No, that is not the case at all. At the very least, it will come into conflict with the person who decided that your space is in the middle of the Gobi desert.

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Re: Trump presidency

Postby asoban » Thu Oct 11, 2018 3:31 am UTC

And how serious would you rate each charge?


Me? I believe in completely open borders. The fact of the matter is that having open borders within the US is a huge part of our economic success. I think that open borders in Europe has helped them as well. I personally don't have a problem with immigration legal or illegal. There is something to be said for keeping criminals out, but most immigrants aren't criminals. Perhaps a felony committed here in the US might be worth the boot? But with that, you've got a few years to work everything out. I think the statute of limitations is probably a good idea most of the time.

But would you hire him as your daughter's babysitter?


He's a lying asshole who I wanted to warn my friend away from before everything went down. I've got plenty of non-friend-rape reasons to keep him from being my daughter's babysitter. So that specific situation isn't analogous.

Would you do so if he behaved as Kavanaugh did when asked about it?


People behave in a lot of different ways when they are accused of something they didn't do. His reaction seemed to fall in line with one of those ways.

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Re: Trump presidency

Postby Thesh » Thu Oct 11, 2018 3:44 am UTC

ucim wrote:
Thesh wrote:...everyone can have their own private space on this planet, without it coming into conflict with anyone else.
No, that is not the case at all. At the very least, it will come into conflict with the person who decided that your space is in the middle of the Gobi desert.


Is that an attempt at humor, or are you actually trying to make a point? Because if you are trying to make a point, there isn't anything about what you are saying that isn't completely stupid.
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Re: Trump presidency

Postby ucim » Thu Oct 11, 2018 3:56 am UTC

Thesh wrote:there isn't anything about what you are saying that isn't completely stupid.
Everyone on the board already knows that I'm completely stupid. But that doesn't stop me from flapping my yap when I meet my match.

No, not everyone can have their own private space on this planet, without it coming into conflict with anyone else. How could that even possibly be, except by fiat? It's not about some number of square feet per person, it's about being where one wants to be, near the people one wants to be near, close to the jobs one wants to do... and lots of other things. And that by itself will put people into conflict with each other.

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Re: Trump presidency

Postby The Great Hippo » Thu Oct 11, 2018 4:04 am UTC

ucim wrote:No, not everyone can have their own private space on this planet, without it coming into conflict with anyone else. How could that even possibly be, except by fiat? It's not about some number of square feet per person, it's about being where one wants to be, near the people one wants to be near, close to the jobs one wants to do... and lots of other things. And that by itself will put people into conflict with each other.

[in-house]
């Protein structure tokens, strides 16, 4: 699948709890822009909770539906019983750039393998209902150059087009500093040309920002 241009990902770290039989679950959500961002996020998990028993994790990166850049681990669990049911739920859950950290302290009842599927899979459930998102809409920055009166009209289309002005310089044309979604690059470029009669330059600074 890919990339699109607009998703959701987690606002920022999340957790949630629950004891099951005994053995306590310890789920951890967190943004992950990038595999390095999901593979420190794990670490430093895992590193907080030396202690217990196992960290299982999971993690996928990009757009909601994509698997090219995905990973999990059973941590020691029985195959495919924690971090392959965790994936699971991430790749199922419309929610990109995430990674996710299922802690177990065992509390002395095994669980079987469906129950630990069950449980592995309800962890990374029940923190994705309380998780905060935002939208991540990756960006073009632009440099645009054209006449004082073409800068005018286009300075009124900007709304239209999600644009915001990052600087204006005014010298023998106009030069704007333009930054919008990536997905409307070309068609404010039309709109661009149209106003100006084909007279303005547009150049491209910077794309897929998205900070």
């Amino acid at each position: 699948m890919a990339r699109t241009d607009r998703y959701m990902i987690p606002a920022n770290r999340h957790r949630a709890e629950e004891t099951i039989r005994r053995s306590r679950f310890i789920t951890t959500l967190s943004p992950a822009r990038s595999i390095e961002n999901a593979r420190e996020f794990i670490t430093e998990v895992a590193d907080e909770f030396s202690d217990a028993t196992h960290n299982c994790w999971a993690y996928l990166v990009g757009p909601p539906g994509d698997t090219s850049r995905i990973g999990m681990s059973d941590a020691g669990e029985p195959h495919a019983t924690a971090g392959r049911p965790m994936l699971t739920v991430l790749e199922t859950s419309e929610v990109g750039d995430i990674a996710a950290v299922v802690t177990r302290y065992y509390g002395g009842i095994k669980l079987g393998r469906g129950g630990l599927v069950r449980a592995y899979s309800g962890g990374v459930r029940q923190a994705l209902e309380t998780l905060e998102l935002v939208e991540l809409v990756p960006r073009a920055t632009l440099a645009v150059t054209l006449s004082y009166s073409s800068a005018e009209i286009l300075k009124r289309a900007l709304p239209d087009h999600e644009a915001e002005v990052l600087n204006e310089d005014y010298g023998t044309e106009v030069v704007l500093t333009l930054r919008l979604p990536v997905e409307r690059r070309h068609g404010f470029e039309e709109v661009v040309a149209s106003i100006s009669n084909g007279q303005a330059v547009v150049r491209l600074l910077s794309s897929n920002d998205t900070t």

Jose
Thesh didn't say everyone can have the private space they want to have. Thesh said that everyone can have private space. And to extrapolate a little -- what Thesh probably means is that everyone can have the private space they need to have (IE, a private space that provides sufficient access to the basic requirements of human life and prosperity).

Or, to put it in the words of the immortal bard: No, you can't give everyone what they want. But if you try sometimes, you can give everyone what they need.

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Re: Trump presidency

Postby ucim » Thu Oct 11, 2018 4:17 am UTC

...and who is Thesh to say what other people need?

Also he said that everyone could have this space without conflict. I said that could only be done by fiat (which you seem to also be saying) if it could be done at all.

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Re: Trump presidency

Postby Thesh » Thu Oct 11, 2018 5:57 am UTC

Ah, so it's back to your old shtick where when you can't find an actual argument against something, you look for the worst possible scenario imaginable and act like it's the only possible option. Like, literally, the only thing you can do to come up with a way that everyone can have a home is that you have a single global authority dictate where everyone lives. But even I can't believe you think that scenario even makes sense on any level.

Not only that, but YOU are the one who is arguing that we should have the right to dictate where people are allowed to live, even when it results in more death and suffering, purely because YOU have decided that it's not good for you to allow everyone to have freedom. That scenario is literally just the house analogy turned around - treating homes like we do countries today.

And fuck, you didn't even address the argument made. You have to try to fuck up an argument that badly. Like, there is no way that you can write that if your objective isn't just to troll - there is just nothing reasonable at all in that argument.
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Re: Trump presidency

Postby natraj » Thu Oct 11, 2018 2:21 pm UTC

asoban wrote:Far as I can tell, there are two crimes. One being the original charge, the second is that they are an illegal immigrant.


simply being in this country unauthorized is not a crime, though, and also this case was explicitly talking about all immigrants, documented and undocumented.